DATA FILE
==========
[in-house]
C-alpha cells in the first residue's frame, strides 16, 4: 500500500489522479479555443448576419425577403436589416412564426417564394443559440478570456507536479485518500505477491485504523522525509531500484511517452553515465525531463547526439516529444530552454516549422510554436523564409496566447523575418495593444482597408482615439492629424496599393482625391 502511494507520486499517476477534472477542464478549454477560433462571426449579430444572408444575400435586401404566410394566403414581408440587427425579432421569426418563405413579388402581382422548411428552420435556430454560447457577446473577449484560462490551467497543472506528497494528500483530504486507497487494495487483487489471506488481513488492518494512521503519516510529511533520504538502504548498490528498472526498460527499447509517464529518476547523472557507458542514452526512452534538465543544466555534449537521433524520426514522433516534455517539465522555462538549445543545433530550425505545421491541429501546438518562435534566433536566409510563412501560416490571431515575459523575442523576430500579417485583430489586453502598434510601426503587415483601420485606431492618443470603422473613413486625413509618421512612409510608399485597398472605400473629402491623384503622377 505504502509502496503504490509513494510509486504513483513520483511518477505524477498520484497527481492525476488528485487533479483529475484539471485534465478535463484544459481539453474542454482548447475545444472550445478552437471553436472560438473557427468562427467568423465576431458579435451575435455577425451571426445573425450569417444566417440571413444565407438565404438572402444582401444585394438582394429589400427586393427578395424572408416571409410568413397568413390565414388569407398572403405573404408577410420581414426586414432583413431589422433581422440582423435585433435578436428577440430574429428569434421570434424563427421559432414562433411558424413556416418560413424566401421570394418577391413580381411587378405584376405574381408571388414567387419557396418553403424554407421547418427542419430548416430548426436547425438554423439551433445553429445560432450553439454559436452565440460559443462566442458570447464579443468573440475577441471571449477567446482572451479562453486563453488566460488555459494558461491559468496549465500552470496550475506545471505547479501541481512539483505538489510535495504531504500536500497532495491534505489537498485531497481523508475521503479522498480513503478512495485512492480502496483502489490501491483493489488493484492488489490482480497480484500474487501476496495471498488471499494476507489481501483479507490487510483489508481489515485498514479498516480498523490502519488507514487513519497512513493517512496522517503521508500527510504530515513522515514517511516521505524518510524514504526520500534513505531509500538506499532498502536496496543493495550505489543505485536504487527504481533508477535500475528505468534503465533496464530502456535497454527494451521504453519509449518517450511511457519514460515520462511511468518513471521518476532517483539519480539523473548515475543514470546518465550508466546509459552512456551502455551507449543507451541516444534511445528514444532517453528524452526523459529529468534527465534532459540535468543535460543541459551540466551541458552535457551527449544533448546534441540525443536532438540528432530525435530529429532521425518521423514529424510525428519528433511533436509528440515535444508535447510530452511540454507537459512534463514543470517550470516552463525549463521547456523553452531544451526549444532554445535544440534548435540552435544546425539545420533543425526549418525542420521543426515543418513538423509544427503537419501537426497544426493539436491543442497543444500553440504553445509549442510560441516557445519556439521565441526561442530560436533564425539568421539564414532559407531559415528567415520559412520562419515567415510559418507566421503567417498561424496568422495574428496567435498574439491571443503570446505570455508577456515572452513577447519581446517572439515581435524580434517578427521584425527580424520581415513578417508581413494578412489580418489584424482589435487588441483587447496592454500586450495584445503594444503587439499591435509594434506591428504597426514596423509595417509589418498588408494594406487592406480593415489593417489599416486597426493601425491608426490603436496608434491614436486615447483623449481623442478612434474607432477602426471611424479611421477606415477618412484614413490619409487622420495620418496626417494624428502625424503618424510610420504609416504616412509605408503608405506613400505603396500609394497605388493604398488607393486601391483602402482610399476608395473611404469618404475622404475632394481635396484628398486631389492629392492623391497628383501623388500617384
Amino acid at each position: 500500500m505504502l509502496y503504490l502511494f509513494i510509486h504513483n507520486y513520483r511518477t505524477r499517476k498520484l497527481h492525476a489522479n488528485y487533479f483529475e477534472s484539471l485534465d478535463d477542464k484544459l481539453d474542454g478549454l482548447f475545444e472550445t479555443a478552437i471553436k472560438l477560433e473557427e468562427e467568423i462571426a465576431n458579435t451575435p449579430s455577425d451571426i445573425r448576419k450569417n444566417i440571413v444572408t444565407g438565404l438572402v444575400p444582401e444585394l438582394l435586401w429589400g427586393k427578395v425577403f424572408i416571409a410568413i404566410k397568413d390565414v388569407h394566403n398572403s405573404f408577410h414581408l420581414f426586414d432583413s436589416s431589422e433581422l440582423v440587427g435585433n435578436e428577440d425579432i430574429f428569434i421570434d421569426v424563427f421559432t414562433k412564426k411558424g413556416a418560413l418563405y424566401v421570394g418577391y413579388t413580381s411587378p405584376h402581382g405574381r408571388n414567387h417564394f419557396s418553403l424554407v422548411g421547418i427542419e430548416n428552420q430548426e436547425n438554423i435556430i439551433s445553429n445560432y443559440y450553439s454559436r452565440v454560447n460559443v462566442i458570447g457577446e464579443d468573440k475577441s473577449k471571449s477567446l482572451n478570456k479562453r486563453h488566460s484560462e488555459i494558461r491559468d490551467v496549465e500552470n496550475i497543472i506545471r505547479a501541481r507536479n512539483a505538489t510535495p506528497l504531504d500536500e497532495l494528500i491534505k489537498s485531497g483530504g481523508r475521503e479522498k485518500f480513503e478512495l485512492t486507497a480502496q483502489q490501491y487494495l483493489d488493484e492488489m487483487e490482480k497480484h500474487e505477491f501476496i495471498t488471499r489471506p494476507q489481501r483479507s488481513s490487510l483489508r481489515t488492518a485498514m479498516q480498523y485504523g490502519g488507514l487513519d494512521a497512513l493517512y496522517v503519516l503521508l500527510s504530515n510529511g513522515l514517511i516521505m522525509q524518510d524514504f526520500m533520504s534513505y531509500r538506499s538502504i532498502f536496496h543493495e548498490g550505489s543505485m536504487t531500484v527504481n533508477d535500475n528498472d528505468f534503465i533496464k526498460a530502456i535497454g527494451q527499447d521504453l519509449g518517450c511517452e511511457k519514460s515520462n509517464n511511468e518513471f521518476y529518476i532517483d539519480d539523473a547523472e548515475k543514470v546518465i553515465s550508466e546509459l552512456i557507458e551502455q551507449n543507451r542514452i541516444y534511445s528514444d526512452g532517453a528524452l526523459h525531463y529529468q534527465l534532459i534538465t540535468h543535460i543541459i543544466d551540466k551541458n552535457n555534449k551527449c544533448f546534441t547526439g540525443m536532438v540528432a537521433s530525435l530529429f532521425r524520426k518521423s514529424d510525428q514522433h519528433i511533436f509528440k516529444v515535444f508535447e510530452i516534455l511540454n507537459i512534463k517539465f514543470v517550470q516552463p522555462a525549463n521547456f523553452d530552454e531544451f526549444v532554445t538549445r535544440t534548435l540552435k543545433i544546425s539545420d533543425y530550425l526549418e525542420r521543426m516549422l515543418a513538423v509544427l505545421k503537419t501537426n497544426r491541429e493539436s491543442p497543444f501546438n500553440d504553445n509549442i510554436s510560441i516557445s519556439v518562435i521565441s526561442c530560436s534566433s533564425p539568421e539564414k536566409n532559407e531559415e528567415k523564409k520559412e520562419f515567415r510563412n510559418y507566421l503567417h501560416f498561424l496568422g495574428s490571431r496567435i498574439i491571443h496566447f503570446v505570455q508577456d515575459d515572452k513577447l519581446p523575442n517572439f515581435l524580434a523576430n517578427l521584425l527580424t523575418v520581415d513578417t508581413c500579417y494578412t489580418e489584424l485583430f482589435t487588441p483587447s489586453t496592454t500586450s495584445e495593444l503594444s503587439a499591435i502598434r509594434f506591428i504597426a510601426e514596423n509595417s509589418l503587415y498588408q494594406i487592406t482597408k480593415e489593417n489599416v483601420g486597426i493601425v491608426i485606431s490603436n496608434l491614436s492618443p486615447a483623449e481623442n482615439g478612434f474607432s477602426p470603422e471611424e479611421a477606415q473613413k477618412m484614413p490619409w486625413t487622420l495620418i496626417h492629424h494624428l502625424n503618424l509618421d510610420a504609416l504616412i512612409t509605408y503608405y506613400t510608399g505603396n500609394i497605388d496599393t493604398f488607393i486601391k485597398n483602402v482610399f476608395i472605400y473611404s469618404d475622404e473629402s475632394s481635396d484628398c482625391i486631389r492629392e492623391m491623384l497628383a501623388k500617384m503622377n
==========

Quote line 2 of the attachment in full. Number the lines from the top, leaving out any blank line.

C-alpha cells in the first residue's frame, strides 16, 4: 500500500489522479479555443448576419425577403436589416412564426417564394443559440478570456507536479485518500505477491485504523522525509531500484511517452553515465525531463547526439516529444530552454516549422510554436523564409496566447523575418495593444482597408482615439492629424496599393482625391 502511494507520486499517476477534472477542464478549454477560433462571426449579430444572408444575400435586401404566410394566403414581408440587427425579432421569426418563405413579388402581382422548411428552420435556430454560447457577446473577449484560462490551467497543472506528497494528500483530504486507497487494495487483487489471506488481513488492518494512521503519516510529511533520504538502504548498490528498472526498460527499447509517464529518476547523472557507458542514452526512452534538465543544466555534449537521433524520426514522433516534455517539465522555462538549445543545433530550425505545421491541429501546438518562435534566433536566409510563412501560416490571431515575459523575442523576430500579417485583430489586453502598434510601426503587415483601420485606431492618443470603422473613413486625413509618421512612409510608399485597398472605400473629402491623384503622377 505504502509502496503504490509513494510509486504513483513520483511518477505524477498520484497527481492525476488528485487533479483529475484539471485534465478535463484544459481539453474542454482548447475545444472550445478552437471553436472560438473557427468562427467568423465576431458579435451575435455577425451571426445573425450569417444566417440571413444565407438565404438572402444582401444585394438582394429589400427586393427578395424572408416571409410568413397568413390565414388569407398572403405573404408577410420581414426586414432583413431589422433581422440582423435585433435578436428577440430574429428569434421570434424563427421559432414562433411558424413556416418560413424566401421570394418577391413580381411587378405584376405574381408571388414567387419557396418553403424554407421547418427542419430548416430548426436547425438554423439551433445553429445560432450553439454559436452565440460559443462566442458570447464579443468573440475577441471571449477567446482572451479562453486563453488566460488555459494558461491559468496549465500552470496550475506545471505547479501541481512539483505538489510535495504531504500536500497532495491534505489537498485531497481523508475521503479522498480513503478512495485512492480502496483502489490501491483493489488493484492488489490482480497480484500474487501476496495471498488471499494476507489481501483479507490487510483489508481489515485498514479498516480498523490502519488507514487513519497512513493517512496522517503521508500527510504530515513522515514517511516521505524518510524514504526520500534513505531509500538506499532498502536496496543493495550505489543505485536504487527504481533508477535500475528505468534503465533496464530502456535497454527494451521504453519509449518517450511511457519514460515520462511511468518513471521518476532517483539519480539523473548515475543514470546518465550508466546509459552512456551502455551507449543507451541516444534511445528514444532517453528524452526523459529529468534527465534532459540535468543535460543541459551540466551541458552535457551527449544533448546534441540525443536532438540528432530525435530529429532521425518521423514529424510525428519528433511533436509528440515535444508535447510530452511540454507537459512534463514543470517550470516552463525549463521547456523553452531544451526549444532554445535544440534548435540552435544546425539545420533543425526549418525542420521543426515543418513538423509544427503537419501537426497544426493539436491543442497543444500553440504553445509549442510560441516557445519556439521565441526561442530560436533564425539568421539564414532559407531559415528567415520559412520562419515567415510559418507566421503567417498561424496568422495574428496567435498574439491571443503570446505570455508577456515572452513577447519581446517572439515581435524580434517578427521584425527580424520581415513578417508581413494578412489580418489584424482589435487588441483587447496592454500586450495584445503594444503587439499591435509594434506591428504597426514596423509595417509589418498588408494594406487592406480593415489593417489599416486597426493601425491608426490603436496608434491614436486615447483623449481623442478612434474607432477602426471611424479611421477606415477618412484614413490619409487622420495620418496626417494624428502625424503618424510610420504609416504616412509605408503608405506613400505603396500609394497605388493604398488607393486601391483602402482610399476608395473611404469618404475622404475632394481635396484628398486631389492629392492623391497628383501623388500617384